Some of the easiest trails lead to the three Emerald Pools (the trailhead is across from Zion Lodge). The .6-mile concrete path to the Lower Emerald Pool is no more challenging than a city sidewalk. A waterfall spills into the green-tinted pond from a curved rock overhang, and pinyon pines and junipers line the way.
Once you reach the lower pool, the pavement continues behind the falls to a short but steep unpaved trail leading to the Middle Emerald Pool. From there, climb another 200 feet—this part is strenuous—and you'll reach the Upper Emerald Pool at the base of the cliffs below Heaps Canyon. From the Emerald Pools you'll have a great view across Zion Canyon to Red Arch Mountain.
The Watchman Trail, which begins near the Zion Canyon Visitor Center , starts out among the water-loving cottonwood trees bordering the Virgin River and winds into a dry, sunny canyon strewn with boulders and dotted with prickly pear cactus. This moderately strenuous trail ends at an overlook on a low hill, a vantage point that encompasses Springdale and the lower portion of Zion Canyon. You'll also be in the shadow of the trail's namesake, a jagged 6,545-foot peak known as the Watchman.
On the western side of the park you'll find another moderate trail extending from the parking lot at Kolob Canyons Viewpoint to Timber Creek Overlook. The view of the series of reddish peaks marking the entrances to five “finger” canyons is actually best from the parking lot; hiking the rocky .5-mile ridgetop trail to the overlook adds little to the spectacle. You will, however, have a nice perspective at trail's end of the mountains and mesas south of the park, and on a clear day you can see all the way to the Kaibab Plateau at the North Rim of the Grand Canyon.
Near Zion Canyon's northern end, where the Virgin River slinks around two slivers of rock known as Angels Landing and the Organ, are two of Zion's most spectacular overlooks. To get to either one, however, you'll have to hike your heart out. Angels Landing Trail , the somewhat easier trek, ascends the towering, same-named formation, a climb of about 1,490 feet over a distance of 2.5 miles. A chain embedded into the rock guides you the last half-mile out onto Angels Landing for a gorgeous 360-degree view. Have someone take a picture, because you'll want proof that you're crazy enough to scramble out along a ledge with a 1,500-foot drop on either side.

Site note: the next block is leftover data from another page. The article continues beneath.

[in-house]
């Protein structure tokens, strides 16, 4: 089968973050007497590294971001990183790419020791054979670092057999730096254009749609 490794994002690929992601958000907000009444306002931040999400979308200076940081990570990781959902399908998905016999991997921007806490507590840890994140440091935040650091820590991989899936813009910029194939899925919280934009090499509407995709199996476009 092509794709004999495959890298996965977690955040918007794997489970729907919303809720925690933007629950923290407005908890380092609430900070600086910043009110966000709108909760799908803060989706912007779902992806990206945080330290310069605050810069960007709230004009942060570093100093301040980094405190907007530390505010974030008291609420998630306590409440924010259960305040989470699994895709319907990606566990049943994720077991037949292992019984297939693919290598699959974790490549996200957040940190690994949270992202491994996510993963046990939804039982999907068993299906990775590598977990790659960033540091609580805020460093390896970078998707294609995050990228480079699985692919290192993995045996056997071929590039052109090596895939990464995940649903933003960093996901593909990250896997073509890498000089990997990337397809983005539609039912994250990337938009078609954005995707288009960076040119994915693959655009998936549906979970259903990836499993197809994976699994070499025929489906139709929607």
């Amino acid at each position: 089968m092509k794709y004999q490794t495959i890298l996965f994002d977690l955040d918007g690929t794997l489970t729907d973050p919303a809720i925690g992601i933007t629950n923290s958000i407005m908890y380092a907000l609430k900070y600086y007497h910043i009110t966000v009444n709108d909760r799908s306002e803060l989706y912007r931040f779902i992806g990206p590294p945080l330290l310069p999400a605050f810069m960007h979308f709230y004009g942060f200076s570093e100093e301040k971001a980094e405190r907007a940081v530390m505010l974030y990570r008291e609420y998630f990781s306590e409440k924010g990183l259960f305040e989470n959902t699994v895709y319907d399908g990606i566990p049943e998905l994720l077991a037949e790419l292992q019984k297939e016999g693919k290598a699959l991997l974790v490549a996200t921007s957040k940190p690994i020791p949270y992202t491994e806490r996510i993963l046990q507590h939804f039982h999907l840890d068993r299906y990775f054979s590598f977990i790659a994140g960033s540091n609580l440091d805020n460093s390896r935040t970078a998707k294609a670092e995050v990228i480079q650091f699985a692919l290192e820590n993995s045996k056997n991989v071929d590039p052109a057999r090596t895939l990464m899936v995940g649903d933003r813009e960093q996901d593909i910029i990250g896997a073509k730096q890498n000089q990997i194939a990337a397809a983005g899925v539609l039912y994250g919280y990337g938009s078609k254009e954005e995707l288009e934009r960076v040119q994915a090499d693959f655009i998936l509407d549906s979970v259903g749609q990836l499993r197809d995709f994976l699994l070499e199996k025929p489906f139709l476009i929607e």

Although harder on the body, the 4-mile-long Observation Point Trail is a bit easier on the nerves. The drop-offs are just as dizzying but are limited to one side of the trail. You do have to be prepared to ascend a stamina-testing 2,150 feet. The mostly paved path climbs up the east wall in a series of switchbacks, enters Echo Canyon—a pretty slot canyon with curving, water-smoothed sides—then traverses another set of switchbacks to the East Rim. One more mile atop this plateau and you're there, the Observation Point, from which you'll have what are arguably the best views of Zion Canyon. Standing here, you'll look down on Angels Landing.
Don Graham / flickr
You don't have to endure an exhausting climb, however, to enjoy a wonderful view. One of Zion's easiest trails, and consequently one of its most popular, is Riverside Walk . Following the Virgin River, this paved path begins at the Temple of Sinawava , the last shuttle stop on Zion Canyon Scenic Drive, and extends 1 mile north. The distance from one side of Zion Canyon to the other gradually decreases as you approach the Temple of Sinawava, and continues to do so the farther you walk. By the time you reach the pavement's end, you'll likely be in the shade of one side or the other.
If you have the proper shoes (waterproof with good anti-slip soles), continue down a short flight of stone stairs that leads down from the end of Riverside Walk to the riverbed and actually hike in the river—a challenge thanks to patches of slippery stones and boulders. You can continue north for another 5 miles up the Narrows, one of the park's most photographed areas.
Splashing through a cool river as it meanders between beautiful, erosion-sculpted sandstone walls soaring thousands of feet above you is an experience you won't soon forget. If you hike the full 5 miles you'll pass Mystery Falls—where streams of water trickle down the rock face, and through Wall Street, which is so narrow it's almost like a tunnel—all the way to Big Springs, where the park service requires day hikers to turn around. Just check at the visitor center to make sure river conditions are safe; you don't want to be caught in a flash flood, a real danger in these parts.
The more easily accessible campgrounds in the park's developed areas fill up quickly, so reservations are advised if you want to camp. The Watchman campground is at the park's southern entrance (campsites right along the Virgin River cost extra). The South Campground is open from early March through late October and also offers sites along the river. Outside the park boundaries are Zion Canyon Campground & Quality Inn At Zion Park and Zion River Resort , both of which cater mainly to RV owners but rent a few tent sites as well.
Cyclists can take advantage of the 3.5-mile, paved Pa'rus Trail, which follows the Virgin River. And from April through October, when Zion Canyon Scenic Drive is open only to park shuttles, cyclists can enjoy the canyon scenery without fear of getting creamed by a driver distracted by the view.